Sorting out the bits and bobs, we cannot help but think that Weinstein’s tale is the perfect caricature of the extremely crooked lenses through which social advancement is nowadays measured. Lenses pegged to the pack mentality exhibited by our (not so) distant canine cousins. Matching Weinstein’s predatory instincts, in pack hierarchies alpha males are entitled to privileges, including unrestrained and immediate access to female attention, by virtue of their ability to generate well-being for the pack. Facing the risk of exclusion, the rest of the pack members – the betas, gammas and so on – do not get to question the alpha male’s decisions.

Applied to Weinstein’s case and accounting for recent societal evolution, including Calvinist work ethic and neo-liberal division of labor, the pack concept helps paint a disquieting picture. As we have become cultured enough not to determine our rank through physical domination (a recent feat of humanity), and having switched from food and shelter to wherewithal (also not universally widespread), presently how we score in the hierarchies we are part of seems to be predicated by our ability to generate monetary wealth. The more cold cash we are able to secure the higher in the hierarchy we will be, and the alpha male is the winner who takes all.

Moreover, as illustrated by the Weinstein scandal, we also seem to have attuned our moral compasses to that core law. Thus, a man of wealth would be intrinsically seen as good and hard-working folk, while a man whose financial fortunes are less clear-cut would be considered а crooked chair warmer. Based on one’s money generation abilities, a person at the top will be granted moral authority – he will be considered universally right, and as such, exempt from public scrutiny. A position one will vehemently deny to any potential challengers until circumstances arise, making the granted exemption impossible to sustain.

It follows that this is not just about a lewd, power-hungry bigwig, be it Weinstein, the current US president or the next alpha predator, riding the wave of one’s economic or social status. In a broader sense, Weinstein-come-Trump represents any hierarchy that has been around too long – the status quo, an iron triangle or a hardened equilibrium: whichever social theory term you would want to draw on. Across the globe, on top of every wealth distribution system sits a Weinstein, making the decisions and expecting society to thank him by supplying fresh blood to his urges – a God in the making.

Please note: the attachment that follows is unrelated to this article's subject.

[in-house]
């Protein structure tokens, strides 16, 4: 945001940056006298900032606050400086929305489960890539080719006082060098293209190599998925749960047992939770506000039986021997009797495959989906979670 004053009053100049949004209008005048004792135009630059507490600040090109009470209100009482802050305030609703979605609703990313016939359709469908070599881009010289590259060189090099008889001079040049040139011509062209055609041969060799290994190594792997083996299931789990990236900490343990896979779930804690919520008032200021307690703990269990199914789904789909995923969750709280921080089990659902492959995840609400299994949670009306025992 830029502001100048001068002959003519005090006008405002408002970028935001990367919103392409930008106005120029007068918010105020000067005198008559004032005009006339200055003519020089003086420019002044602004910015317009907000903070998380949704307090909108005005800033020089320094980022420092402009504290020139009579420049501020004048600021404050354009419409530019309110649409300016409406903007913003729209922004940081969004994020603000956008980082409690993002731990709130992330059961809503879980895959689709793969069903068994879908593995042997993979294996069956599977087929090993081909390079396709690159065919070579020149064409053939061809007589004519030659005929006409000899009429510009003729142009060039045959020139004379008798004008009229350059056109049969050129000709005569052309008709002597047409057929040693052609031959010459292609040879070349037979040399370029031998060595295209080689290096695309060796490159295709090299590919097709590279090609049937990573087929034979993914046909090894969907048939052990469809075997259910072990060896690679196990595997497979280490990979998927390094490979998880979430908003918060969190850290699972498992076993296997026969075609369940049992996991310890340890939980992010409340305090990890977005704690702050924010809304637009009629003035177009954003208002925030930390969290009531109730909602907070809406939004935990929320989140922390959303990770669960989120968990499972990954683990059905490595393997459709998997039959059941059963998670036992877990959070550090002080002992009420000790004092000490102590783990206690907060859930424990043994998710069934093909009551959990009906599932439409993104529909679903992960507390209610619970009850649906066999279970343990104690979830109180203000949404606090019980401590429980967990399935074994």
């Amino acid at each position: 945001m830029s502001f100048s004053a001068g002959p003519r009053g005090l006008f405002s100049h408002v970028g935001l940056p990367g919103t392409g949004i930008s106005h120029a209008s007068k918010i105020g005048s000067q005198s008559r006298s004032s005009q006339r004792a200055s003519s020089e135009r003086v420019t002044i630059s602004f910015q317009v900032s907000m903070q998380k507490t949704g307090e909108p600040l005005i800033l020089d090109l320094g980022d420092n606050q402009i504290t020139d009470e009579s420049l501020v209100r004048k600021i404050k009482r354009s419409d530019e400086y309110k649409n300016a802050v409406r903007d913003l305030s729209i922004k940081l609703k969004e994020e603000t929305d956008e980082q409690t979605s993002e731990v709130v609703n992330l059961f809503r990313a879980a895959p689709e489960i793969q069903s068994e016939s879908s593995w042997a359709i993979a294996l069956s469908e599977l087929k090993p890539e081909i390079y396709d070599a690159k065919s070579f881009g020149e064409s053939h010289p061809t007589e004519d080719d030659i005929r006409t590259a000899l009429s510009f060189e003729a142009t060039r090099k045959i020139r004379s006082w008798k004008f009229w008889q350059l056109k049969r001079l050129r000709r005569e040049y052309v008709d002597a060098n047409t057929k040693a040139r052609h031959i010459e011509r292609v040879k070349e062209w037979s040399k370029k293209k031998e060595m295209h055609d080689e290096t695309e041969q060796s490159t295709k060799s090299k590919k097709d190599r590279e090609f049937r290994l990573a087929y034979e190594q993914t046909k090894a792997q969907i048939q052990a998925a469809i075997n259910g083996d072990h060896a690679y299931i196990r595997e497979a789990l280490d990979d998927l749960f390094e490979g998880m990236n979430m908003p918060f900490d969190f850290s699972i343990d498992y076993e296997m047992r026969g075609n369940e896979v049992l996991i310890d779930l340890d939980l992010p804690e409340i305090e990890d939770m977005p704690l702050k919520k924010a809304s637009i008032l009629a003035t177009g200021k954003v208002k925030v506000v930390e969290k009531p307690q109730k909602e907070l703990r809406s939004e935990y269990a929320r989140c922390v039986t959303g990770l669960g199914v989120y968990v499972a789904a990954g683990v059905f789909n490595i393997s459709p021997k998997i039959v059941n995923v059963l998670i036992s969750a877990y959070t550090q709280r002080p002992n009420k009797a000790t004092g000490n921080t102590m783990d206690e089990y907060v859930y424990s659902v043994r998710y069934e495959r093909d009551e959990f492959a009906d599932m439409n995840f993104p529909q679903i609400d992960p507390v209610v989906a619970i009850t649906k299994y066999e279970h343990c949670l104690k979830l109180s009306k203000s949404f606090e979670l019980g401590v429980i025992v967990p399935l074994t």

The big question is, therefore, whether the current backlash against Weinstein and a growing list of accomplices signifies the mere change of the upper echelon of a well-established industry or a deeper shift – one dealing with the models of social rank and mobility, prevalent in Western societies. We certainly hope for the latter, but are tempted to withhold the benefit of the doubt.

Header photo credit: Mihai Sardu; Licence: Unsplash

  • retro

    Alex is Bulgarian and is currently stationed in Poland. He did Politics & Security at University College London and specialised at Charles University in Prague for a year. He is an analyst with interests in the region of Central and Eastern Europe.